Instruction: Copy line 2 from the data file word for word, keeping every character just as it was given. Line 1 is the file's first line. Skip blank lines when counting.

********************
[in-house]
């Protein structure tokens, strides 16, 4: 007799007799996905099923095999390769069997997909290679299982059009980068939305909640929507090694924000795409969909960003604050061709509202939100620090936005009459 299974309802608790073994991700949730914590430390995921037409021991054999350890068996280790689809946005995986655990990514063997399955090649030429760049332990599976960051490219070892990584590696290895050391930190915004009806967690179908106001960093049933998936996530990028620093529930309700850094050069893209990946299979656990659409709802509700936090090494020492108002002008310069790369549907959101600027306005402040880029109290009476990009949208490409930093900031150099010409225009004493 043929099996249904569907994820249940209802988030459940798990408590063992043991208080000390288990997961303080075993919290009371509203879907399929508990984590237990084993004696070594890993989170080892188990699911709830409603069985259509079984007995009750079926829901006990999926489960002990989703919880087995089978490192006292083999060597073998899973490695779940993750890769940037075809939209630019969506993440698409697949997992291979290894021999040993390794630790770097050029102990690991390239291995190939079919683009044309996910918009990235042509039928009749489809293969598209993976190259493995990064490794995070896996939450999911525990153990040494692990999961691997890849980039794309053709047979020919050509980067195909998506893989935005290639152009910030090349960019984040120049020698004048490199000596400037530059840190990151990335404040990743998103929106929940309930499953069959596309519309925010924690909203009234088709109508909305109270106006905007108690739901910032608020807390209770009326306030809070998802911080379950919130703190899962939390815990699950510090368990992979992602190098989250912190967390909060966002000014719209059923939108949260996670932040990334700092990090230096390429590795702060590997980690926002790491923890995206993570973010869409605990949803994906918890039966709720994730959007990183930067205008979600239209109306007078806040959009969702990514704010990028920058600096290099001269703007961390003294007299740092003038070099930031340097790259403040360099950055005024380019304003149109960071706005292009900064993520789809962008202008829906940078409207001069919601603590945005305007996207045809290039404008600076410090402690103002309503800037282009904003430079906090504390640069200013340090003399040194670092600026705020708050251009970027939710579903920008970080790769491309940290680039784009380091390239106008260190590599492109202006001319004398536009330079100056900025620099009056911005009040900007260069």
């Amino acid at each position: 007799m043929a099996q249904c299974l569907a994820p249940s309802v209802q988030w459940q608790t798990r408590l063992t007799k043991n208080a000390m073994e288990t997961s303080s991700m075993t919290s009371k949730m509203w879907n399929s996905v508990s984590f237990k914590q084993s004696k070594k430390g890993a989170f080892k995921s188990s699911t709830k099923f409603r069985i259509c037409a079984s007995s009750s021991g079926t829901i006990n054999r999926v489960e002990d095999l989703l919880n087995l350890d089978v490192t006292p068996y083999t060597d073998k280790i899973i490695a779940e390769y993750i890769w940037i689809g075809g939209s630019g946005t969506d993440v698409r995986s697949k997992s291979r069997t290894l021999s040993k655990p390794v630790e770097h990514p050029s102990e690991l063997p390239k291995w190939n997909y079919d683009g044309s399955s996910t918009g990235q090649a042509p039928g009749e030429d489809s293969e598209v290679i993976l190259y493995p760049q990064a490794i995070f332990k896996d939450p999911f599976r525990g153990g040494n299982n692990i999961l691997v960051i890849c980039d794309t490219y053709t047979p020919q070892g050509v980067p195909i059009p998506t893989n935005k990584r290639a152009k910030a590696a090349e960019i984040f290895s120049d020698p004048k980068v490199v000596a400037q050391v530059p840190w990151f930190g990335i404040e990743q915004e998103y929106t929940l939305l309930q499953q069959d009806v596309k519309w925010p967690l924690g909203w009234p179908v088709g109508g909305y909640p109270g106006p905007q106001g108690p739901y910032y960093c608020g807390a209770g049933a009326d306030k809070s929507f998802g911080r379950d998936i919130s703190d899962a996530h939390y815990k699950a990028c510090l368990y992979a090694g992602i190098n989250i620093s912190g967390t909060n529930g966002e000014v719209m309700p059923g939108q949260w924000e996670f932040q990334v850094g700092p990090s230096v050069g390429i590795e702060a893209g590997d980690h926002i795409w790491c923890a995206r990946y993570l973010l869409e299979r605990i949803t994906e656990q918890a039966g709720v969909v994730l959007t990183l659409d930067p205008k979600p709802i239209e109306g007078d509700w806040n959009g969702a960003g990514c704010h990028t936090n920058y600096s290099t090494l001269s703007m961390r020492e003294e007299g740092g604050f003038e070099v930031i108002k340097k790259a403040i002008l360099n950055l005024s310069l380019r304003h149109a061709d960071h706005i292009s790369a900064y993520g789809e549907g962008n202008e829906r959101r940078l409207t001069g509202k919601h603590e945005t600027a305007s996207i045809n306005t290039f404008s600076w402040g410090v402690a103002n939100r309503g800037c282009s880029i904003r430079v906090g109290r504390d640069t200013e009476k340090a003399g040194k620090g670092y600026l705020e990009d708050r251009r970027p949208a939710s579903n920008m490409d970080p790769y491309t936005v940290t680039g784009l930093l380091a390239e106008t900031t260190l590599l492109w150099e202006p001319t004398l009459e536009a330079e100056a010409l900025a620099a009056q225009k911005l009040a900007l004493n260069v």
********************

């Protein structure tokens, strides 16, 4: 007799007799996905099923095999390769069997997909290679299982059009980068939305909640929507090694924000795409969909960003604050061709509202939100620090936005009459 299974309802608790073994991700949730914590430390995921037409021991054999350890068996280790689809946005995986655990990514063997399955090649030429760049332990599976960051490219070892990584590696290895050391930190915004009806967690179908106001960093049933998936996530990028620093529930309700850094050069893209990946299979656990659409709802509700936090090494020492108002002008310069790369549907959101600027306005402040880029109290009476990009949208490409930093900031150099010409225009004493 043929099996249904569907994820249940209802988030459940798990408590063992043991208080000390288990997961303080075993919290009371509203879907399929508990984590237990084993004696070594890993989170080892188990699911709830409603069985259509079984007995009750079926829901006990999926489960002990989703919880087995089978490192006292083999060597073998899973490695779940993750890769940037075809939209630019969506993440698409697949997992291979290894021999040993390794630790770097050029102990690991390239291995190939079919683009044309996910918009990235042509039928009749489809293969598209993976190259493995990064490794995070896996939450999911525990153990040494692990999961691997890849980039794309053709047979020919050509980067195909998506893989935005290639152009910030090349960019984040120049020698004048490199000596400037530059840190990151990335404040990743998103929106929940309930499953069959596309519309925010924690909203009234088709109508909305109270106006905007108690739901910032608020807390209770009326306030809070998802911080379950919130703190899962939390815990699950510090368990992979992602190098989250912190967390909060966002000014719209059923939108949260996670932040990334700092990090230096390429590795702060590997980690926002790491923890995206993570973010869409605990949803994906918890039966709720994730959007990183930067205008979600239209109306007078806040959009969702990514704010990028920058600096290099001269703007961390003294007299740092003038070099930031340097790259403040360099950055005024380019304003149109960071706005292009900064993520789809962008202008829906940078409207001069919601603590945005305007996207045809290039404008600076410090402690103002309503800037282009904003430079906090504390640069200013340090003399040194670092600026705020708050251009970027939710579903920008970080790769491309940290680039784009380091390239106008260190590599492109202006001319004398536009330079100056900025620099009056911005009040900007260069």